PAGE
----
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Getting the cattle to tag themselves

Posted by James Hammerton @ 2:45 pm on 11 February, 2006.
Categories privacy and surveillance.
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Fancy a pint? You’ll need to give your fingerpint…

According to this report in the Times:

WITH 45 pubs and half a dozen clubs, the centre of Yeovil in Somerset can seem like the Wild South West on a Saturday night.

Groups of young people make their way from Globetrotters to The Beach or the Chicago Rock Café. If they are refused entry to one they can always try another.

Not any longer. Yeovil is to become the first town in Britain to install “biometric” fingerprint scanners in pubs and clubs that will instantly identify potential troublemakers. If it is successful, the government-backed scheme could be extended to other towns.

Five clubs, including those mentioned above, have so far signed up for the trial, which is being backed by Avon and Somerset police. The scheme’s backers hope that the rest of the town’s licensed premises will join “within months”.

Clubbers and drinkers will be asked to register by providing proof of ID and personal information including name, address, date of birth and a photograph. They will then have the print of their right index finger scanned on to a computer.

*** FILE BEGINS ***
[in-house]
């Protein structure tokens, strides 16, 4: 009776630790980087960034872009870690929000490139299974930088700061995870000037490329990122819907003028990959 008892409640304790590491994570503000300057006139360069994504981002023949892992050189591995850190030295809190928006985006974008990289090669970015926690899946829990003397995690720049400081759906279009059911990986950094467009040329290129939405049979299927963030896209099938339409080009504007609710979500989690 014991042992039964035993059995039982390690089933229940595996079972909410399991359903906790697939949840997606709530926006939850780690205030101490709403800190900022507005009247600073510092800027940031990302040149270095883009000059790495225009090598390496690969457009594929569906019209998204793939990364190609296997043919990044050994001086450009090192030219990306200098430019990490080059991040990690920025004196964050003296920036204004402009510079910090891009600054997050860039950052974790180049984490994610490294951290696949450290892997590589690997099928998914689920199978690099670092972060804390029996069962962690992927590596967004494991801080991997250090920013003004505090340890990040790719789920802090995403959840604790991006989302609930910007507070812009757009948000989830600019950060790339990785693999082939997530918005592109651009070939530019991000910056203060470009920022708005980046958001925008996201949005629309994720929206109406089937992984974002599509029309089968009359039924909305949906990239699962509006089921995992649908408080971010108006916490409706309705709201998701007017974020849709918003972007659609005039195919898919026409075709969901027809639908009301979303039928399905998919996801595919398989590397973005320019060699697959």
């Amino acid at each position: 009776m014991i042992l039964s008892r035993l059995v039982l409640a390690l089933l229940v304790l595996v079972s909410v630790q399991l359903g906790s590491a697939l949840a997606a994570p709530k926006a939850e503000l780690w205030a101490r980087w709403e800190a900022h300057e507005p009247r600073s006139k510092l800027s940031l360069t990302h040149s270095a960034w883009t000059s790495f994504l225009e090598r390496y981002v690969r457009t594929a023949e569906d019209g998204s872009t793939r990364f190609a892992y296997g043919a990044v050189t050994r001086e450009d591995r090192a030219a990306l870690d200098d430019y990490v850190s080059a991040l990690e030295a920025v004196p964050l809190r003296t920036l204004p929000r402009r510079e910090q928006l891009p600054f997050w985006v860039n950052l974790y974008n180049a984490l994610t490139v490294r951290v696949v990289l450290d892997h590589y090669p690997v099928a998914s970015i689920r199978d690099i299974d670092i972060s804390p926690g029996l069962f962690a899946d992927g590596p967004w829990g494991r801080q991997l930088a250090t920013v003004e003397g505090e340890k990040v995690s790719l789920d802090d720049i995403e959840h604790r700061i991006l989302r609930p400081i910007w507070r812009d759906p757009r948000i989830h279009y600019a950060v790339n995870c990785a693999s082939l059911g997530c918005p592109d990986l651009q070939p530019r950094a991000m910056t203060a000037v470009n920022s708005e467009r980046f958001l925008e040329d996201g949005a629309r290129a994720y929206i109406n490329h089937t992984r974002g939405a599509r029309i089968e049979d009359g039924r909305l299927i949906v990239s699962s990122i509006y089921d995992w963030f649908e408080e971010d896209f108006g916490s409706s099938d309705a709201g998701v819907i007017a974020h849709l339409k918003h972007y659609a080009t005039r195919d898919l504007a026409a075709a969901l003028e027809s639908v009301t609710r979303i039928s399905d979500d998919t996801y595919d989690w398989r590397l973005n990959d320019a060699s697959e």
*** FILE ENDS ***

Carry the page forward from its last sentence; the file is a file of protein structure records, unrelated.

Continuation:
Each time a person enters premises in the scheme his or her finger will be scanned, bringing up a list of personal details. In return for participating, people will no longer have to produce means of identification on entry to nightclubs.

Although a few venues elsewhere in Britain have introduced fingerprint scanners, this is the first time they have been “networked”. If someone is identified as a troublemaker his or her details can be flashed to other licensed premises within seconds, giving doormen warning to look out for them.

And if fingerprints don’t work, I fear there is an alternative:

The old excuse ‘I’ve left my wallet at home’ will soon no longer hold when it’s your round. A nightclub is about to offer its regulars the option of having a microchip implanted in their arm that will obviate the need to carry cash or plastic.

Queuing for entry or a drink at the bar would also become a thing of the past when the ‘digital wallet’ is introduced by Bar Soba in Glasgow. The chip is already proving popular with VIP members at two nightclubs in Barcelona and Rotterdam.

While the concept strikes critics as Orwellian, others believe that, as we stride ever-closer towards a cashless society, it is only a matter of time before the chip becomes a method of fraud-proof common currency.

Brad Stevens, owner of Bar Soba, said his motivation for introducing the technology was to be cutting-edge and to reward loyal customers. He said he had received a surprisingly enthusiastic response from regulars.

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